Polyester fabrics contributing to the microplastic problem
In a review recently published in the open access journal Materialsresearchers presented the role of washing polyester fabrics in increasing microplastics in wastewater.
Study: Microplastics in wastewater by washing polyester fabrics. Image Credit: chayanuphol/Shutterstock.com
Microplastics have become one of the most serious environmental threats today, raising fears that levels will continue to climb in the near future. When plastic breaks down into microscopic fragments due to mechanical or photochemical processes, micro/nanoparticles are formed. Microplastics are ubiquitous and have a strong tendency to interact with the ecosystem, posing a threat to biogenic flora and fauna.
Therefore, even before research studies on the dangers and long-term impacts are accessible, the slow release and utilization of microplastics, which occur directly in the fiber production process, must be significantly reduced and be part of a global campaign.
Microfibers detected in laundry effluent, sewage and seawater. Image credit: Šaravanja, A et al., Materials
About the study
In this study, the authors discussed the most common causes of microplastic pollution in the environment and provided an overview of washable polyester materials. The impact of microplastics on the environment and human health was also discussed.
The researchers presented a detailed analysis of polyester (PET) and polyamide (PA) as two of the most widely used synthetic fibers, as they account for more than 60% of total global fiber production. The need for synthetic textiles for clothing, carpets and a range of other products was also discussed. The potential of synthetic fabrics to release microplastics into the environment during the production or washing process was illustrated.
The team assessed the need to create as many programs as possible to monitor microplastics and their role in preventing and managing microplastic pollution.
Comamonas Testosteroni, a type of biocatalyst cell, could break down EPS and thereby minimize microplastic discharge. The diameter of the PES was 7.30 µm at the start of the process and after treatment in an alkaline medium, the diameter reduced to 1.58 µm, which favored the rapid degradation of the PES by the bacteria under alkaline degradation conditions, as well as than biosorption, which facilitated the fixation of the adsorbate and the adsorbent surface.
Accumulated microfibers can be easily removed by hand. Numerous studies have shown that the ball absorbs approximately 35% of the total amount of fibers with each wash. Test results of washed treated materials revealed a dramatic reduction in microfibers of up to 90% compared to untreated fabrics, as well as promising wash fastness.
Washing factors according to the Sinner cycle: t-time, T-temperature, M-mechanics, C-chemistry. Image credit: Šaravanja, A et al., Materials
According to several studies, a human could swallow between 39,000 and 520,000 microplastics per year via food and drink, with levels that naturally varied according to age and gender. With an efficiency of 95%, microplastic particles with a diameter of up to 10 µm could be removed. Finland’s annual microfiber emissions were estimated at 154,000 kg (PES) and 411,000 kg (PES) (cotton). The average fiber diameter released during washing was 11.9-17.7 µm and the length was 5.0-7.8 mm.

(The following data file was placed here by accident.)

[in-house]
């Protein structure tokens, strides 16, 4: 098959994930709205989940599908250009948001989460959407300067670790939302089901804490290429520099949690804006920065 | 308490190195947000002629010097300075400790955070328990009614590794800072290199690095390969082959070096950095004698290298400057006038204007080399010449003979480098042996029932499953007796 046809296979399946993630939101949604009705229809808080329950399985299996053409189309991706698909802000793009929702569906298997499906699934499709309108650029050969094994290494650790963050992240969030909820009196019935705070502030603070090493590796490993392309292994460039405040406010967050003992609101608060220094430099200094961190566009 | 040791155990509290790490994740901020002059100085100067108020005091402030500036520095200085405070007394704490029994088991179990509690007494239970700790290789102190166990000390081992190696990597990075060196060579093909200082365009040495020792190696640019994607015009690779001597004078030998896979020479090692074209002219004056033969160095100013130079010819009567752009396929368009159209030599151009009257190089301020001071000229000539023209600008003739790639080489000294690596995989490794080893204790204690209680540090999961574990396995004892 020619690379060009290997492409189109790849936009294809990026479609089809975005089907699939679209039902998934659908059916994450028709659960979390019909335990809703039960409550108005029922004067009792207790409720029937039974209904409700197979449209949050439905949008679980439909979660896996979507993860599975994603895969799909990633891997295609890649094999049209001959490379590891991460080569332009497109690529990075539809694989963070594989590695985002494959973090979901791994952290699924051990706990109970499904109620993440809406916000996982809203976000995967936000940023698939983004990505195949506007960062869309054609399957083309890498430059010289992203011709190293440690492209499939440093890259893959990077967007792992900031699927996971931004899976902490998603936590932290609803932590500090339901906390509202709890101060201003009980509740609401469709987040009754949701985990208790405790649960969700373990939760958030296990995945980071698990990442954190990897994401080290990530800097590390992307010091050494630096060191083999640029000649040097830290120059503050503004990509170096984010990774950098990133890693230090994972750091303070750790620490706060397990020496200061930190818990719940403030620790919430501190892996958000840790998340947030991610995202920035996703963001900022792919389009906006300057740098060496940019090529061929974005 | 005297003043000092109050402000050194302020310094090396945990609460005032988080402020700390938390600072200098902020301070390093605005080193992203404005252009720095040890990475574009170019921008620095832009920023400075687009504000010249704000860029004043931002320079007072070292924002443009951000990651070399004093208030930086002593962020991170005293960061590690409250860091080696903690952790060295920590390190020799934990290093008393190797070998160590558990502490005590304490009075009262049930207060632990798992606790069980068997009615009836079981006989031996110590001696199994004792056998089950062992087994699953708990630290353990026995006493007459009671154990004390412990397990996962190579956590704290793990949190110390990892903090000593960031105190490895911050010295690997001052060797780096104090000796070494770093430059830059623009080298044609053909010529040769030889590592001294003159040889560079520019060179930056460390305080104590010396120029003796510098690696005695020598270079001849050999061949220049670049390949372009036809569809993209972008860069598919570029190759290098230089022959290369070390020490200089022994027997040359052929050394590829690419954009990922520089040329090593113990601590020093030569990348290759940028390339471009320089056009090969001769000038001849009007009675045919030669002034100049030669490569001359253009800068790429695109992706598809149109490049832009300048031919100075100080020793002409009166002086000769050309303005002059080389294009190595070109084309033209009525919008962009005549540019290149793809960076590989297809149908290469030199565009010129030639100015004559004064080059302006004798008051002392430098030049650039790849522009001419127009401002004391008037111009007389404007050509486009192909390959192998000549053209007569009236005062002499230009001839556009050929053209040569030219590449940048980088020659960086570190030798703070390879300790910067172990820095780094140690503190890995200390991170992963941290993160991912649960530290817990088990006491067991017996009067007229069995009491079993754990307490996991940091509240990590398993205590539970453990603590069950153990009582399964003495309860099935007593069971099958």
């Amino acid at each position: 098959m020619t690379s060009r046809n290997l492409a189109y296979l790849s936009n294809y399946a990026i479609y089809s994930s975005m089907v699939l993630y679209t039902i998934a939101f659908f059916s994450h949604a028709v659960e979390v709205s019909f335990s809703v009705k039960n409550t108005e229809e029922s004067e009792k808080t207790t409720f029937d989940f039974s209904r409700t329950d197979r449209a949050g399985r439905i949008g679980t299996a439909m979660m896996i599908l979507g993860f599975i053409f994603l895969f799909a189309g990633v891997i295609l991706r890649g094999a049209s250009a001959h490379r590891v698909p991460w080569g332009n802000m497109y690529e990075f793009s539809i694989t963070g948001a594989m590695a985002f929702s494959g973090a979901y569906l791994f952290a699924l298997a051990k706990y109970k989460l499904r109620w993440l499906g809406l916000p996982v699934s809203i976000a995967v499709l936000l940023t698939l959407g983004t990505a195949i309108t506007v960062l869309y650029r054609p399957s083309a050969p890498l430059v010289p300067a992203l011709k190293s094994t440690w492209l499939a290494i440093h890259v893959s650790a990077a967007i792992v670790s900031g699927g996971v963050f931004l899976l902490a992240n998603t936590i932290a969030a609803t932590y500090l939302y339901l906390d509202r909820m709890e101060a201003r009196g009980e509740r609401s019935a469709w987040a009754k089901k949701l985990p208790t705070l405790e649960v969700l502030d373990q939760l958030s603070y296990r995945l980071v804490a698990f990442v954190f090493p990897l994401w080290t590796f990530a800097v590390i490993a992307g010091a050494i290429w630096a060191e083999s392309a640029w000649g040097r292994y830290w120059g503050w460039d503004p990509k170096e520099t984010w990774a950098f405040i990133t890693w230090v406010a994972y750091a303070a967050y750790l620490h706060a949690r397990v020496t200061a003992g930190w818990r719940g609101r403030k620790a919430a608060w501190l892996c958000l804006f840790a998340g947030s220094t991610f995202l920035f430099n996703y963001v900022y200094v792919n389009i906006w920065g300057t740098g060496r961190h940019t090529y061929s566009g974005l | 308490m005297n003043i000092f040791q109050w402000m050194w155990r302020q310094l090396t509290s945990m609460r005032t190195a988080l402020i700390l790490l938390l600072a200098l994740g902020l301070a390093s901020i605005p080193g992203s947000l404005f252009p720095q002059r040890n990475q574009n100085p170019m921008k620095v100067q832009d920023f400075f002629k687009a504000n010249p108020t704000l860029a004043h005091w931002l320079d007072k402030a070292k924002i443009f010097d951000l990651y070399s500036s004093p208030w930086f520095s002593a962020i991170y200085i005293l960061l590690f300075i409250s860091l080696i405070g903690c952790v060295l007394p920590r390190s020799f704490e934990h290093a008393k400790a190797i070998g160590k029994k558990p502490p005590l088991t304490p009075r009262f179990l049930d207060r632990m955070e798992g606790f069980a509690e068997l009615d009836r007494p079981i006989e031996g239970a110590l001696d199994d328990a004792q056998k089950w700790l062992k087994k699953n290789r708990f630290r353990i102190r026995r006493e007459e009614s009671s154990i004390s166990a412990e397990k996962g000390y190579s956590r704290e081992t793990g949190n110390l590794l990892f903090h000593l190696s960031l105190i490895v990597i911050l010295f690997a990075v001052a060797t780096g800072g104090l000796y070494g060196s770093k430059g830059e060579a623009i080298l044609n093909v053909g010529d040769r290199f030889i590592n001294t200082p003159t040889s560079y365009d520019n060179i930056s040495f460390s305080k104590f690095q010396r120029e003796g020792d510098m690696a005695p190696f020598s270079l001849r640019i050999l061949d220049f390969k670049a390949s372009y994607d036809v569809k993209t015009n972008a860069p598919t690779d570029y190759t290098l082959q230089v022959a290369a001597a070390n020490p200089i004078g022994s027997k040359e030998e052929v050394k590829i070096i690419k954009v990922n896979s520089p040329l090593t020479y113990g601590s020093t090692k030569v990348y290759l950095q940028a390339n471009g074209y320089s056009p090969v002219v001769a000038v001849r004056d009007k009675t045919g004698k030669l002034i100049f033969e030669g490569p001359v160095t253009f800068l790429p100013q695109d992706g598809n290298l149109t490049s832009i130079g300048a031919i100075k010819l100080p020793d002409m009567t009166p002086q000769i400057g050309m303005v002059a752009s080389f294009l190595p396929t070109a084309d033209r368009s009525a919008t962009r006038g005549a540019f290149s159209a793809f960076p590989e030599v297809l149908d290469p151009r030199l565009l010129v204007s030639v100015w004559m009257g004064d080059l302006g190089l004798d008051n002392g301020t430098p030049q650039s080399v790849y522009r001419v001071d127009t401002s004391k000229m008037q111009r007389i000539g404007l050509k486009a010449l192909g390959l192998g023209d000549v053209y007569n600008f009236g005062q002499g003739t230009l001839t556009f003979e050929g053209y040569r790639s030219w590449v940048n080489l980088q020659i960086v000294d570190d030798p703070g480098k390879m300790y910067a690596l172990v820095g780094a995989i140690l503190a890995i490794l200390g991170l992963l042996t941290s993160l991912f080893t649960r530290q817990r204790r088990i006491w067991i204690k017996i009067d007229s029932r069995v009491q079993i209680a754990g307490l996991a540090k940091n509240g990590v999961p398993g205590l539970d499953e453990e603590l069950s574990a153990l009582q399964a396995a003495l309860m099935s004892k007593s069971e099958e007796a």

The results revealed that materials aged for 12 and 35 minutes at temperatures below 160°C showed no difference compared to untreated yarns. Materials treated at temperatures above 160°C but below 200°C lost strength below 1.11 cN/tex.
When polyester samples were aged at temperatures of 140°C and 160°C for 12 minutes and 35 minutes, there was essentially no difference in strength between treated and untreated samples. However, as the temperature increased, the strength and hardness of the material decreased by about 5% at 200°C and 19% at 220°C, respectively. The strength of a sample aged at 220°C for 35 minutes was nearly 31% lower than that of the untreated polyester.
The microfiber shedding mode. Image credit: Šaravanja, A et al., Materials
In conclusion, this study showed that many countries have yet to develop a comprehensive strategy for the biggest sources of microplastics in water, as well as ways to clean them up effectively. Several research initiatives have looked into the impact of microplastics on ultimate waste and the disposal of microplastics in sewage treatment plants at each stage of the process. The authors stressed that it is essential that the machines are energy efficient, cost-effective and environmentally friendly in order to limit microplastic emissions as much as possible.
They mentioned that in terms of polyester and microplastics, the main goal is to make polyester with the best structural properties and move to as many recycled products as possible. They determined that it was essential to use the best agents to protect the structure of the polymer and prevent the release of microplastics during washing. According to the results, the washing and drying procedures of synthetic materials should also be optimized, as they are market-relevant and unique. The authors believe this interdisciplinary topic will remain important in the future, with plenty of room for further research.
Šaravanja, A., Puši´c, T., Dekani´c, T., Microplastics in wastewater by washing polyester fabrics. Papers 15(7) 2683 (2022). https://www.mdpi.com/1996-1944/15/7/2683